From Louis Bouton1   15 December 1871

Mauritius

15 Dec/1871

My dear Sir

It was with great pleasure that I received the letter you wrote to me in reply to my own.— the sketch I gave you of some families of giants from the Seychelles dated back, if you recall, fifty years or more—2 The inhabitants of these Islands had only very rare communications with the Mauritians, who were already very far along the path that we agree to call civilisation.

The Seychellois thus lived in near isolation—people married without a priest because there was none, & consequently the children went unbaptised—

Later when large sugar factories began to be founded on Mauritius—and workmen were needed to bring the land under cultivation (the slave trade having been definitively abolished)—the families from the Seychelles who had many slaves were persuaded, as in the time of Abraham & Jacob, to immigrate to Mauritius—3 the cultivation of cotton & tobacco was abandoned, & they arrived here to plant cane and make sugar—

In contact with the rest of us, the transformation began and has gradually taken effect— in the early days, when one said to them at table: “Will you take a glass of wine with me”— They would say: “I thank you Sir, I am not thirsty”—4

A member of our Royal Society of Mauritius, Colonel Pike,5 the American consul, has just made a tour of these Islands—& when I informed him of the letter I wrote to you on the subject of the Sobriety of the Seychellois— “Well, yes— I can assure you that nowadays they are very great consumers—of rum & Aqua Vitae— And in fact, they must have followed our example—the mailboat visits the Seychelles every month—& the erstwhile water-drinkers—have departed from the state of Nature—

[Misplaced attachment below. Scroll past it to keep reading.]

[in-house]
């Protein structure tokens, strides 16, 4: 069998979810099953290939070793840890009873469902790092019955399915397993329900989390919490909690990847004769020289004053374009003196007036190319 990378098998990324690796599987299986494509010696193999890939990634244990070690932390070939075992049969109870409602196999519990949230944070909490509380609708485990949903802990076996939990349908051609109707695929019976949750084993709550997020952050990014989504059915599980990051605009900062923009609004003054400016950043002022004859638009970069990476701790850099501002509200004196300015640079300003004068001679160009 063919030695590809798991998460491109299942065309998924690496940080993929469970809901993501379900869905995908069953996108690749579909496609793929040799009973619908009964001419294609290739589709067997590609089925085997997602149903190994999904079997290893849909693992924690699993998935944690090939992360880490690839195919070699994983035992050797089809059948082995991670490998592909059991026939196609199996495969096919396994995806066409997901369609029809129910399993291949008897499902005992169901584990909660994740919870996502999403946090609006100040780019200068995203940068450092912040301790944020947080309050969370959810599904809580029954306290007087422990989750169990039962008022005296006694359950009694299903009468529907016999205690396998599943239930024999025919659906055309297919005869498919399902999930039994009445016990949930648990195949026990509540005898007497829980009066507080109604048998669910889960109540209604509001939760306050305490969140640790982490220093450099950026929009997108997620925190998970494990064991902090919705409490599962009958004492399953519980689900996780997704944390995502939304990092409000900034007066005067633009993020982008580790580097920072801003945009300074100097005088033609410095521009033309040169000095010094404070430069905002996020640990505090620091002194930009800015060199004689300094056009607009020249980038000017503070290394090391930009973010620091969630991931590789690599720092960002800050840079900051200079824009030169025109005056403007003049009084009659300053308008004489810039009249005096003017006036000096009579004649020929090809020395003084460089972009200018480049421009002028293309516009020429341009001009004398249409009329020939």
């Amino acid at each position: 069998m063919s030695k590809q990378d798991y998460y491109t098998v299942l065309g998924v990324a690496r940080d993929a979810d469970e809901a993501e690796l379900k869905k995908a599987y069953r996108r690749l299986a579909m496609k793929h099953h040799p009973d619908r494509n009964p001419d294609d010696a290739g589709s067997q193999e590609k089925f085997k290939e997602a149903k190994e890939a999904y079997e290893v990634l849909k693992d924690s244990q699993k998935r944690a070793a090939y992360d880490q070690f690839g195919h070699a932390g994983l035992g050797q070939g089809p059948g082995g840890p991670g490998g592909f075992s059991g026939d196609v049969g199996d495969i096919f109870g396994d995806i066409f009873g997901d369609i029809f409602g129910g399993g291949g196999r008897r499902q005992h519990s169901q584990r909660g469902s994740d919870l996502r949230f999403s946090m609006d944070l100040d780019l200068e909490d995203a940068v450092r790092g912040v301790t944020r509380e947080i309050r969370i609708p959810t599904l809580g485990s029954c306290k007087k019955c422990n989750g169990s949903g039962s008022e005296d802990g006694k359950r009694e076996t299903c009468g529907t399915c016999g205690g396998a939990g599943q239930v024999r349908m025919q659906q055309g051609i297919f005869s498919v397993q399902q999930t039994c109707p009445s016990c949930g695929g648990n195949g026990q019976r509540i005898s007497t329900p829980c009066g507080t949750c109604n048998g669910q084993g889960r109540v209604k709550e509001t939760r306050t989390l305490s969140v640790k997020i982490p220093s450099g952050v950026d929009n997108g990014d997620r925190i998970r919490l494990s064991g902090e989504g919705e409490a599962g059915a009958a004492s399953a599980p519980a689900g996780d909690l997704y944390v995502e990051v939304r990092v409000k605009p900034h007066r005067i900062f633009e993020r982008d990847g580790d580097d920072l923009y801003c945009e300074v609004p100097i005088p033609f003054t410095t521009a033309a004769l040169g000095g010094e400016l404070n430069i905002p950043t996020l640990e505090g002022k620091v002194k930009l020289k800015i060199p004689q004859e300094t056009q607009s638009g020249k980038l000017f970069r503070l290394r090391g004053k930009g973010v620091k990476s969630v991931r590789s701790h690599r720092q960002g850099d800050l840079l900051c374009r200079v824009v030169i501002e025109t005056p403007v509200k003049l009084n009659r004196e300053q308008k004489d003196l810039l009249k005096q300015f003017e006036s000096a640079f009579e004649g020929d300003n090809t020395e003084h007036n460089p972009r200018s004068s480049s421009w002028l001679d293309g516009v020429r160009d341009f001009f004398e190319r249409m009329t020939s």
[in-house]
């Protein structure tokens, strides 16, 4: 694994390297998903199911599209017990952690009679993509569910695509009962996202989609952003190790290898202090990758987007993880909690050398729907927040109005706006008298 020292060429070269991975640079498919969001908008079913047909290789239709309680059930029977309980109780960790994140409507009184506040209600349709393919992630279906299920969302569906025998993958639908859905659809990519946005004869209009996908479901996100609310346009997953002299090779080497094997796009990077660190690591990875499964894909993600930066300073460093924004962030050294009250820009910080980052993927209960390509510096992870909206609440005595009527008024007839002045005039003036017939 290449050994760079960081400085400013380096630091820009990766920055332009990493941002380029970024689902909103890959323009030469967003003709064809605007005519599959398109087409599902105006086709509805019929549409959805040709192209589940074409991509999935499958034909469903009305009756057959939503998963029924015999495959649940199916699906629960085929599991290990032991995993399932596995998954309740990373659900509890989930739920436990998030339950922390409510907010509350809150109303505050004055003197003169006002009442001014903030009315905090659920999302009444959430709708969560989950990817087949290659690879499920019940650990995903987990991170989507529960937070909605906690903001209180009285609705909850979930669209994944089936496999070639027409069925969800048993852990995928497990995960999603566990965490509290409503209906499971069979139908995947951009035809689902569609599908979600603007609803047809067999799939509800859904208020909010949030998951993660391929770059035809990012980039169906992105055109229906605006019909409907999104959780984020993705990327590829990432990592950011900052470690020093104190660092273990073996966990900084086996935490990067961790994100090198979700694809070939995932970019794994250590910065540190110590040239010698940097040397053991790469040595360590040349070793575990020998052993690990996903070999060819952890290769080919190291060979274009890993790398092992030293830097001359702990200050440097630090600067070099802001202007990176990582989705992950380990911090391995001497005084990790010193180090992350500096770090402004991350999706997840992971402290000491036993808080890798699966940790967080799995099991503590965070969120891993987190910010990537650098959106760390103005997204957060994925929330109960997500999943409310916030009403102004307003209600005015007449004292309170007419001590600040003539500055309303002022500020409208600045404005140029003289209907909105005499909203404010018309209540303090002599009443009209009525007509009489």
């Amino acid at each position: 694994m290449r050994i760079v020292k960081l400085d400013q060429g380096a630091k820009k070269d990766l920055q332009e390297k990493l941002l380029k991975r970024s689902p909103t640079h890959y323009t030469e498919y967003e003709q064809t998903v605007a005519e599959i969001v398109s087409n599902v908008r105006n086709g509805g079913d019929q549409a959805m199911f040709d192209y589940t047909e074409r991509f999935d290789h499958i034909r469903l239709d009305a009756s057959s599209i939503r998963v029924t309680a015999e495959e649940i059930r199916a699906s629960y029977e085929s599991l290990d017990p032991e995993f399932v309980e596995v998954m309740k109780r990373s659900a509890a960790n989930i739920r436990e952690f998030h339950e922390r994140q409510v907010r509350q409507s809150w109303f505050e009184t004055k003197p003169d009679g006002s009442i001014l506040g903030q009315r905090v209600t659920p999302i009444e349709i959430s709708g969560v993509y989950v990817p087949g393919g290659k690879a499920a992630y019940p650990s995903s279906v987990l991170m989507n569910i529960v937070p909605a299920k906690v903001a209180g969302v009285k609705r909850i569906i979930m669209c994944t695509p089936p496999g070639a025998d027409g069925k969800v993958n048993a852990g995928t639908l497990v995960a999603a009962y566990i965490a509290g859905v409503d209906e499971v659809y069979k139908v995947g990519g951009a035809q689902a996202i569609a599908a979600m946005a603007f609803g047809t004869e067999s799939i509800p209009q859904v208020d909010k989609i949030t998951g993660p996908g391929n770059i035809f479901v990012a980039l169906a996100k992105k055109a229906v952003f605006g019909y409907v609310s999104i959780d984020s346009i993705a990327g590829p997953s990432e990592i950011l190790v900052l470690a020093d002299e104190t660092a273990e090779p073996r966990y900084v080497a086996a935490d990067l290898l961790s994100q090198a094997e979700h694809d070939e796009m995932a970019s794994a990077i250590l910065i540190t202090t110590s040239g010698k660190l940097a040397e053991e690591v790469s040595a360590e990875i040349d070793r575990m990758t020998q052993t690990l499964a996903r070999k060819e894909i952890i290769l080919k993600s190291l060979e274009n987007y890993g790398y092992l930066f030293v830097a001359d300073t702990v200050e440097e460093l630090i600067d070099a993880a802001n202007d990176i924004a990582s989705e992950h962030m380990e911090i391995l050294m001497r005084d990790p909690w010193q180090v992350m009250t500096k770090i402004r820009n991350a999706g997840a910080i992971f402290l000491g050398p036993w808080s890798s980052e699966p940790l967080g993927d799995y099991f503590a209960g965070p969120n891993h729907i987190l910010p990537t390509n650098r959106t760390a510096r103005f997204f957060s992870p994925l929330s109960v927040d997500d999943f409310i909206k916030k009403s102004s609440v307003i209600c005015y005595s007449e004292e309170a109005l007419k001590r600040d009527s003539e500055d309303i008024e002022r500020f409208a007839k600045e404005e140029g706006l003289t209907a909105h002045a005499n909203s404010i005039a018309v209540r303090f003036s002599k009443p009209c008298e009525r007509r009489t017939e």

On an island in our situation, we are witness to many such transformations— warships come to us from the Indians, sometimes carrying cargoes of negros being transported to the Spanish colonies— these men, especially the Mozambicans, arrive—in a state of stupidity— in two or three years they are no longer the same— in the alliances they contract with black women—the children have lost the wild & savage air of their fathers—6

Does the portrait I see in the ‘Illustrated London news’ resemble you—7 you would be very good to send me a photograph of yourself—& also your “journal” of the Beagle voyage to the South seas—8 if there is anything to pay, address yourself to the Society’s agent in London*

*Mrs J. Morris9 8. Theresa Terrace, Hammersmith W. London—

excuse my long letter and | Believe me your | most affectionate Servant | L Bouton

P.S. another fact to note is the frightful disease that has been raging for a long time on Mauritius, Leprosy—transmitting itself from generation to generation—& that seems to experience a temporary remission when the patient is sent to the Seychelles Islands—where he seems to be reborn under the influence of the environment in which he finds himself— | L. B.

Footnotes

For a transcription of this letter in its original French, see p. QQQQ.
CD’s letter has not been found, but see the letter from Louis Bouton, 22 September 1871.
Bouton alludes to the biblical references to the migration of Abraham (Gen. 12: 5) and Jacob (Gen. 46: 3).
In his letter of 22 September 1871, Bouton had described men from the Seychelles as ‘great drinkers of water’.
Nicholas Pike.
In Descent 1: 246, CD had noted that in the United States, slaves who moved from field to house duties underwent slight but rapid changes in appearance.
An engraved portrait of CD, based on a photograph, appeared in the Illustrated London News, 11 March 1871, p. 244. See plate on p. 168.
Bouton refers to Journal of researches.
Caroline Honoria Morris.

Summary

Pleased to hear from CD. Sends more facts about the life and habits of the inhabitants of the Seychelles.

Letter details

Letter no.
DCP-LETT-8107A
From
Louis Sulpice (Louis) Bouton
To
Charles Robert Darwin
Sent from
Mauritius
Source of text
DAR 160: 260
Physical description
5pp (French)

Please cite as

Darwin Correspondence Project, “Letter no. 8107A,” accessed on 21 July 2019, https://www.darwinproject.ac.uk/letter/DCP-LETT-8107A.xml

Also published in The Correspondence of Charles Darwin, vol. 19

letter